One of your art-meets-science projects is a collection of ‘space suits’ created by schoolkids. One of those suits will be on display at the upcoming U.N. climate conference in Glasgow. What’s the connection there and how critical do you think this conference will be in keeping a rein on global heating and climate breakdown?
I think it’s critical on a number of levels. You know, since [the 2015 Paris climate accord], a lot has been going on, and yet it seems like a lot hasn’t gone on. It’s another awareness check. It’s another one of these reality checks.
What I love — and I try to convey this in the book, because I think we all need this too — is that there is hope. That’s where I hope we’re at in this year, is this radical shift to implementing the boldface checklist on a planetary community scale and allows us to do all of the things we know we need to do both on an individual and an Earthling-wide level.
OK, we just have to know: how the heck — I almost said, ‘How on Earth…’ — do you paint with watercolors in microgravity?
Very carefully. A little bit like how you do everything in microgravity.
You’re not dipping your brush into a cup of water, ’cause we don’t have cups of water up there. So you squeeze a little ball of water out of your drink bag and you put the brush toward it and you watch as the ball of water wants to move over on the end of the brush and just kind of float around on it and the way the paint mixes with the water. And then you’ve got this floaty ball of colored water, and you gotta be really careful because if you move your brush too fast, that goes everywhere and becomes a bunch of little floaty balls…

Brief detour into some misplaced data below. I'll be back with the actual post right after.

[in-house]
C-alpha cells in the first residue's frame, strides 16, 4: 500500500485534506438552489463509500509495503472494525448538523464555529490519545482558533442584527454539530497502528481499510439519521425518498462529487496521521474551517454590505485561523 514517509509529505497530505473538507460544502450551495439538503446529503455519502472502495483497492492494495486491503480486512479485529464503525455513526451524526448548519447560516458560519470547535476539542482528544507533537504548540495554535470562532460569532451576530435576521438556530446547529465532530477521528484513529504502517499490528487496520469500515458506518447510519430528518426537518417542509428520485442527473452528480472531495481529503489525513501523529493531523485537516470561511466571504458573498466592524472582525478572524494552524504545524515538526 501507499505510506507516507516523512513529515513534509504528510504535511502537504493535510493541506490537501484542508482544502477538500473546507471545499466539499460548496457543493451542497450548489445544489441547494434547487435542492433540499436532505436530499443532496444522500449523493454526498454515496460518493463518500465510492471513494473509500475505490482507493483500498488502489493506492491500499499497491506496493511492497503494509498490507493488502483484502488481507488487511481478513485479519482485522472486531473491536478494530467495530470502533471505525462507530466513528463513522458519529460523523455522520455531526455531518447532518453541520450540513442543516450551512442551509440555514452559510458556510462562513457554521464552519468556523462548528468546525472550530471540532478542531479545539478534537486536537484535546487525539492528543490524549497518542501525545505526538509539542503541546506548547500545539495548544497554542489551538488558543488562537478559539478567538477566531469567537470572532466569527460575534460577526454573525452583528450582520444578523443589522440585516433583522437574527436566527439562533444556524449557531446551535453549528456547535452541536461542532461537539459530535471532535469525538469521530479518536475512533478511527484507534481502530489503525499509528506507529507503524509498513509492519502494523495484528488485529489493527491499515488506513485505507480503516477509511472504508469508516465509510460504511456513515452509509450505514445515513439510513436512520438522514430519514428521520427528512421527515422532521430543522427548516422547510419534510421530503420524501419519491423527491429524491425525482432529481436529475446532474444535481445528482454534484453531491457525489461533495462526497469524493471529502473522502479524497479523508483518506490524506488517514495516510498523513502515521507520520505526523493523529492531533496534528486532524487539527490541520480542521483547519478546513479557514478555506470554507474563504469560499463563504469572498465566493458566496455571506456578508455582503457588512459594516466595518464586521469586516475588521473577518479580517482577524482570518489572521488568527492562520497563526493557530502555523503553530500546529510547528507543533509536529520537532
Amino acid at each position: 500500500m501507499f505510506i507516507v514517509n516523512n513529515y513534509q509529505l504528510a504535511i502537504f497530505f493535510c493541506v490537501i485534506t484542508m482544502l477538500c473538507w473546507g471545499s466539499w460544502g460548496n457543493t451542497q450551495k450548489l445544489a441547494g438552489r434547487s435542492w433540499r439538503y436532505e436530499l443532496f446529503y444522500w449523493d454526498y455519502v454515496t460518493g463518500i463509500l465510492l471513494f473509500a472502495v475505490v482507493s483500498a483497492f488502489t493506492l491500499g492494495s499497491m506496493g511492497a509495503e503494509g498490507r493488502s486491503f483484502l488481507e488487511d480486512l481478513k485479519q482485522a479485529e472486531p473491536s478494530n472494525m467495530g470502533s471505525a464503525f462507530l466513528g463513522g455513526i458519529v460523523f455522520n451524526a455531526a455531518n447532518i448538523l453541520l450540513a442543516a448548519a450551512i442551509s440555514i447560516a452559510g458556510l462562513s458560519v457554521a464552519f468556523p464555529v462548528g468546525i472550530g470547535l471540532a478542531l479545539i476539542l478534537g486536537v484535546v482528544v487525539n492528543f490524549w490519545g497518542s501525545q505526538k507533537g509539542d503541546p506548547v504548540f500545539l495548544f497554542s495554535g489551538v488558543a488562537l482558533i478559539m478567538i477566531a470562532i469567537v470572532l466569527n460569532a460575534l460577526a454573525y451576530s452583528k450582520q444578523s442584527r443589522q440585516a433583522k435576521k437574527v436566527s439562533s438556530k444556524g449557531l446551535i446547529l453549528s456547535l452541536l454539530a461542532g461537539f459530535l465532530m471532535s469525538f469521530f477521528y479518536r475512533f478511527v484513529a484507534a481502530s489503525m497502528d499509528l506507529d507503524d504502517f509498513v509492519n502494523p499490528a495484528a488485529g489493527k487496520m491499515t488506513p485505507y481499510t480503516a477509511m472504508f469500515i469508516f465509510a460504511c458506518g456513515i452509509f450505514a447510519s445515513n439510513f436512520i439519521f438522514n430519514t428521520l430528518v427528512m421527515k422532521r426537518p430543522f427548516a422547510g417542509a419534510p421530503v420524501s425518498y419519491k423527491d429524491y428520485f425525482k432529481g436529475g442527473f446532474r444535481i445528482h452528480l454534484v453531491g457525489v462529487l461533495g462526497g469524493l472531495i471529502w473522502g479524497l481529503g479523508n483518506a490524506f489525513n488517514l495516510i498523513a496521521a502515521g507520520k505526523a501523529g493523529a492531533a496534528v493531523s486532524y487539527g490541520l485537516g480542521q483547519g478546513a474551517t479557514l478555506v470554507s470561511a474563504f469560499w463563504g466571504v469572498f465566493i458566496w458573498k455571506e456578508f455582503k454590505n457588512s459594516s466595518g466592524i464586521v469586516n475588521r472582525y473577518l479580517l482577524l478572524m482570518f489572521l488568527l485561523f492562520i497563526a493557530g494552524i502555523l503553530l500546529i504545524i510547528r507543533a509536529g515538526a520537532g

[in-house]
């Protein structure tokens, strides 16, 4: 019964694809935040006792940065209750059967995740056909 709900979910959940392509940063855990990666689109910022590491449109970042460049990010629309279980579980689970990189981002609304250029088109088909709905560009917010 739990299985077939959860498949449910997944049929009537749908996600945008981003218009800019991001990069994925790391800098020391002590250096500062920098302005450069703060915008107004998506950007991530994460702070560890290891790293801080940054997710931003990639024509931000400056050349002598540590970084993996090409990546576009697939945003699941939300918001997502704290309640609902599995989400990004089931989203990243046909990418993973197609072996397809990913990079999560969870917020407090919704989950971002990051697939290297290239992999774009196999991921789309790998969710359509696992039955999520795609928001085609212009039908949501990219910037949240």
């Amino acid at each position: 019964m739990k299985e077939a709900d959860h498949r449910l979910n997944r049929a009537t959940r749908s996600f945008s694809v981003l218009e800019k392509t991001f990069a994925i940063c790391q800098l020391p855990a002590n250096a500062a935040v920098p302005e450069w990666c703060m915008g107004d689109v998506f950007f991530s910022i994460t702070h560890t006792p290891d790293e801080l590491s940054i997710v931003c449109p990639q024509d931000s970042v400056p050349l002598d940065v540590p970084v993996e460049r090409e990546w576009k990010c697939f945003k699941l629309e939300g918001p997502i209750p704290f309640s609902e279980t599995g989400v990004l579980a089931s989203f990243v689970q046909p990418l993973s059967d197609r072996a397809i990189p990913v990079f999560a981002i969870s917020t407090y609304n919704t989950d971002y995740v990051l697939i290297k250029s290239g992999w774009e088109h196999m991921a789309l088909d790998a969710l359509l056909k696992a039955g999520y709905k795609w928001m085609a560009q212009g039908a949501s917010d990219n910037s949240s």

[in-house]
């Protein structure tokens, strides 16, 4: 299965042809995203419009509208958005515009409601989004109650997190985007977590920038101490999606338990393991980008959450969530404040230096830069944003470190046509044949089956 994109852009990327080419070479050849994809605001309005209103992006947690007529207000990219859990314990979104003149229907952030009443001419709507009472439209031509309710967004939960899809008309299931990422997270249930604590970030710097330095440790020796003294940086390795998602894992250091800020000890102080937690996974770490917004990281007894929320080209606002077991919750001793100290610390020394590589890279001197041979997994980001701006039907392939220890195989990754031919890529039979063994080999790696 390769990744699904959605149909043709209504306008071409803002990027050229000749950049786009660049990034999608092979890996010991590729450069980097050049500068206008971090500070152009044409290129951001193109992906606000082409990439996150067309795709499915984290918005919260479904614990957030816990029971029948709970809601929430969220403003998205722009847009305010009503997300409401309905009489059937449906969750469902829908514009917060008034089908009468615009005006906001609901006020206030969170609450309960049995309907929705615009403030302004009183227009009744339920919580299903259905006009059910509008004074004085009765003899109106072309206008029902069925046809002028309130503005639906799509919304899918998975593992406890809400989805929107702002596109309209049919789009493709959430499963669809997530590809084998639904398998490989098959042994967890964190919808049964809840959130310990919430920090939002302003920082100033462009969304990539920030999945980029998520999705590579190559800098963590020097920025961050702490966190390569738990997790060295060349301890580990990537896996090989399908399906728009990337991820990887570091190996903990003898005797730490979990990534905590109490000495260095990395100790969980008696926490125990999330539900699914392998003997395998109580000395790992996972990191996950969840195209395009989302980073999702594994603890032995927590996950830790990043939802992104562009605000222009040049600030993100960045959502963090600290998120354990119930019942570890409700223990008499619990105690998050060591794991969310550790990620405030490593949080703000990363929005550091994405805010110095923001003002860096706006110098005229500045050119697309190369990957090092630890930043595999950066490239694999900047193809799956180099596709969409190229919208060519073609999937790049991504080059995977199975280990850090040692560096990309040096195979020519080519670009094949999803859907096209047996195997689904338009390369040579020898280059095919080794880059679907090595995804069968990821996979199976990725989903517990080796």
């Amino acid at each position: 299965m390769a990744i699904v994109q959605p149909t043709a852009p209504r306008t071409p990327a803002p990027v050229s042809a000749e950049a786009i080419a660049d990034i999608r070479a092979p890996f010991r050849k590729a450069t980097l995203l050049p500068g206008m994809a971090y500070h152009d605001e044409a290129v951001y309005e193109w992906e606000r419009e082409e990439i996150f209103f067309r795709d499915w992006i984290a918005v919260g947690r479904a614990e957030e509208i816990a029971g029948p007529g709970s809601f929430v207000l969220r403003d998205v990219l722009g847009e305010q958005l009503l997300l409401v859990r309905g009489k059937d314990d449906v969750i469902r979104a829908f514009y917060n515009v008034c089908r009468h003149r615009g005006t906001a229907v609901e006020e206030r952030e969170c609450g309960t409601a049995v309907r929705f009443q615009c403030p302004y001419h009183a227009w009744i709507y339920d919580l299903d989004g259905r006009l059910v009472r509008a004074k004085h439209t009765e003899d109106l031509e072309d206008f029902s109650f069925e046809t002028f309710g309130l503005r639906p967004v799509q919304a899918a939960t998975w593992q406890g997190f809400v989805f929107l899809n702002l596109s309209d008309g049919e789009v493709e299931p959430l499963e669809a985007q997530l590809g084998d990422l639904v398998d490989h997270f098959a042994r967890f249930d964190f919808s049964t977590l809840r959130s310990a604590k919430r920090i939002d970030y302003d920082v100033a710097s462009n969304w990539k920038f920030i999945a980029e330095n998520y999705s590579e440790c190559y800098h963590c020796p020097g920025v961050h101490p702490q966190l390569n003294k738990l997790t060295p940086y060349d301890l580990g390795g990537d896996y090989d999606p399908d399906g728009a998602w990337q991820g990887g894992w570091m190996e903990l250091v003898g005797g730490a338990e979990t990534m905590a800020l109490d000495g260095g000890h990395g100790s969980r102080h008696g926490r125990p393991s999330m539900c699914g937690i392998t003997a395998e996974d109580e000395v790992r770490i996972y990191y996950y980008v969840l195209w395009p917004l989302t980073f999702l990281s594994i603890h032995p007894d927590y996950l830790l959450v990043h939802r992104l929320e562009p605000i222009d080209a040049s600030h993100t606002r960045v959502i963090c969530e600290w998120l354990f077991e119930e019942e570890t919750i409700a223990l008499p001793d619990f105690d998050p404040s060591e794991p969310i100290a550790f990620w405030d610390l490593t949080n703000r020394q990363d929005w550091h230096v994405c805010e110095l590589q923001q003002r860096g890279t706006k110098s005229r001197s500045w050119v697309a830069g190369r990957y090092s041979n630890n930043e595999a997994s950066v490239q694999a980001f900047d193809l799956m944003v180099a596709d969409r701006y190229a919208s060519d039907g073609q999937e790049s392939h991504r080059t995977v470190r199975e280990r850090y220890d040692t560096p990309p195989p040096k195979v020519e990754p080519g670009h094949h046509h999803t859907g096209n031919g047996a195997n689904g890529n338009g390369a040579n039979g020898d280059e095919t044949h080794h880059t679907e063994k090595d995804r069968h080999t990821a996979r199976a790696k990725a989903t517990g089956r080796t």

It becomes a Jackson Pollock.
Yeah! And it’s funny because I wish I would have done a little bit of that — just, you know, let the microgravity do its thing and see what comes of it. And I did in some ways, because I discovered that if you actually tried to paint with the brush, touching the paper, the whole blob of colored water just went to the paper at once.
And I really think it’s one of those things that is allowing us to put the ‘human’ in human space flight, you know, to bring a watercolor kit to space or my friend, Karen [Nyberg] quilting on the Space Station and people writing poetry and playing music.
I mean, it’s been going on since the very beginning of space flight. And yeah, Jackson would have fun up there.
Craig Miller’s career in broadcasting and journalism spans more than 40 years, though since 2008, his focus has been on tracking climate science and policy. Miller launched and edited the award-winning Climate Watch multimedia initiative for KQED in San Francisco, where he remained a science editor until August of 2019. Prior to KQED, he spent two decades as a television reporter and documentary producer at major-market stations, as well as CNN and MSNBC. When he’s not working, his favorite spot is in his kayak on a scenic river or mountain lake.
This article is reprinted by permission from NextAvenue.org, © 2021 Twin Cities Public Television, Inc. All rights reserved.